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Kenya Closed for Business as Coronavirus Ravages the World

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With the deadly coronavirus ravaging the economy globally, Kenya has issued travel advisories heralding tough times ahead as the country is still struggling economically.

The sectors that buttress Kenya’s economy- agriculture, tourism and real estate- are suffering as the virus spread dampens the world’s economic outlook. With Kenya closing its borders to non-citizens, the situation could only get worse-financially- before it gets better.

Countries around the world quarantining their people to curb the spread of the disease while economies continue receiving the thrashing occasioned by the disease. In France, for instance, all non-essential businesses have been closed affecting restaurants, boutiques and museums among other areas of interest.

Read: Sh13 Million For Kenyan Businesses Up for Grabs

In Kenya, shutting down the entry points will work well in taming cases of the disease by preventing those who may have it from importing it.

However, financially, the country is already receiving a hit with the Kenya Private Sector Alliance (KEPSA) saying that businesses that rely heavily on imports are starting to feel the pressure.

The worst-hit sectors are those in arts, entertainment and recreation, ICT, Manufacturing, Mining and Quarrying and Private Security at 100%.

Real estate is the least affected at 40% while other sectors like tourism, agriculture and transport have largely been affected.

With the country having barred foreigners from hard-hit countries from entering Kenya, the tourism sector will be hit hard since the source markets in Europe have been worst affected by the disease.

To mitigate against the covid-19 effects, some hotels are already enforcing precautionary measures for guests and staff by issuing hygiene and safety advisories against the spread of the virus.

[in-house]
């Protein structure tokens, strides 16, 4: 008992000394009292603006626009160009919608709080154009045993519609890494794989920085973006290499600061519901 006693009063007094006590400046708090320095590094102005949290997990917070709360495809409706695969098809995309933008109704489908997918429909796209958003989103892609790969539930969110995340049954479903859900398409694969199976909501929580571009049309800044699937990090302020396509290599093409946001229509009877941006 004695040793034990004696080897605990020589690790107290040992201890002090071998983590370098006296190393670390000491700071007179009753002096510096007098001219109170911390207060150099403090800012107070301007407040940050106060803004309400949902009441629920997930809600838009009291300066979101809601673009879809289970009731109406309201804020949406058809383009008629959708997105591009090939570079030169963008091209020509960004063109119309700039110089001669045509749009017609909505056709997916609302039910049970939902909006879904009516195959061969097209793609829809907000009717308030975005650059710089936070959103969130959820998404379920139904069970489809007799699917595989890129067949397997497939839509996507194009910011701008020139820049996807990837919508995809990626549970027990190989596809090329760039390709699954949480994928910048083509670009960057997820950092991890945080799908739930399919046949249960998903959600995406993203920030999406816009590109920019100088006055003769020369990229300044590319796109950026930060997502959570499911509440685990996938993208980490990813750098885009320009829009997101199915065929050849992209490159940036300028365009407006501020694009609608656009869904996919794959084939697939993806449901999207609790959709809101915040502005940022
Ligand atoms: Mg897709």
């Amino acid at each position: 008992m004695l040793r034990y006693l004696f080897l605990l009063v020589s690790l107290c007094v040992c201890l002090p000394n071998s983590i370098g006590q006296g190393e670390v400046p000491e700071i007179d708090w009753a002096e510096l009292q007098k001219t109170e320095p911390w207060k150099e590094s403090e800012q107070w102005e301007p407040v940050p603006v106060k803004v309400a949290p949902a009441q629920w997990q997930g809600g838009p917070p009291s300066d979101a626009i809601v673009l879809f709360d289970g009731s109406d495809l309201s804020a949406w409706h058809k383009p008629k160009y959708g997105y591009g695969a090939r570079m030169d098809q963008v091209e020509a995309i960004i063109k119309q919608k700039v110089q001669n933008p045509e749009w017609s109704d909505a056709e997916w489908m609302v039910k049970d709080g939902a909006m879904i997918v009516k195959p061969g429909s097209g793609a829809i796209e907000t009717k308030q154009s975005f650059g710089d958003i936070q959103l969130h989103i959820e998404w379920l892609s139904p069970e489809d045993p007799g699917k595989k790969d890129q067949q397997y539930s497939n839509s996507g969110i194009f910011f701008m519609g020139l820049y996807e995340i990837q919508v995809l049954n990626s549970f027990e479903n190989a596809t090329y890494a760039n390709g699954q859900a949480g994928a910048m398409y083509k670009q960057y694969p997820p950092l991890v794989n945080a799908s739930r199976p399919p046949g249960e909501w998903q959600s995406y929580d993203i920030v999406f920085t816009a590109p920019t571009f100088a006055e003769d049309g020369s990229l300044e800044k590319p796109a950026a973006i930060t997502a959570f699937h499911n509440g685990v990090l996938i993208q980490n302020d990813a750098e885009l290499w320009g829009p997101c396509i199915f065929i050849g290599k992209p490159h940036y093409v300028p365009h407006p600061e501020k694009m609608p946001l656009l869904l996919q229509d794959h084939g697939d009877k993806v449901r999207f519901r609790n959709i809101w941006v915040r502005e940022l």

See: How Kenyans Can Find the Right Jobs

PrideInn Managing Director Hasnain Noorani says that hospitality is a high-risk sector since they are on the absolute front line of meeting and greeting visitors from all over the world.

In a press conference in Geneva on Wednesday last week, WHO Director-General Tedros Adhanom Ghebreyesus said the novel coronavirus had hit the pandemic level.

At the time, the virus had infected more than 120,000 people in more than 100 countries and still counting.

Kenya, and the continent in general, is at risk of primary contamination from China, Europe and the US.

It is only in Egypt where confirmed cases have come from elsewhere in the world.

On Sunday, March 15, 2020, President Uhuru Kenyatta announced that there were two more cases of confirmed infections in the country and suspended entry for all persons coming into Kenya from any country with reported Coronavirus cases.

He said only Kenyan Citizens and foreigners with valid resident permits will be allowed entry provided they take up self-quarantine or check into a government designated quarantine facility.

“This will take effect within the next 48 hours to cater for any passengers who may be enroute. This directive will remain in effect for the next 30 days or as varied by the National Emergency Response Committee,” the President said.

Additionally, the President said all persons who have come into Kenya in the last 14 days must self-quarantine while any person who exhibits symptoms such as cough or fever should present themselves to the nearest health facility for testing.

Read: Too Late or Just in Time: Government’s Handling of Coronavirus in Kenya

With the panic buying witnessed on Friday where some products saw their prices hiked, the president said that to safeguard the public from exploitative traders, severe action would be taken against people found to be taking advantage of the situation to hoard or increase prices of commodities.

“I would like to really emphasize on one point, that we will also equally not entertain hoarding or raising prices to mwananchi taking advantage of this situation to create artificial shortages so that mwananchi is made to pay more.

With foreigners effectively locked out and with businesses taking a hit from the coronavirus pandemic, it is time for Kenyans to come up with innovations that should protect the country from such shocks in the future. At times like this, the test of resilience is what will advise how Kenya prepares for and handles the current situation and any other that may arise in the future.

Read >> Managing Risk: If it is Not in Writing, it Really Does Not Exist

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Hakeenah N. Njenga
Hakeenah N. Njengahttp://www.businesstoday.co.ke
Kenya is my home and its development and growth my motivation. I have a pen and a story to tell about why #KenyaIsMagical. Do you have a tip? We can showcase Kenya together since there is no place like home. Reach me at [email protected]
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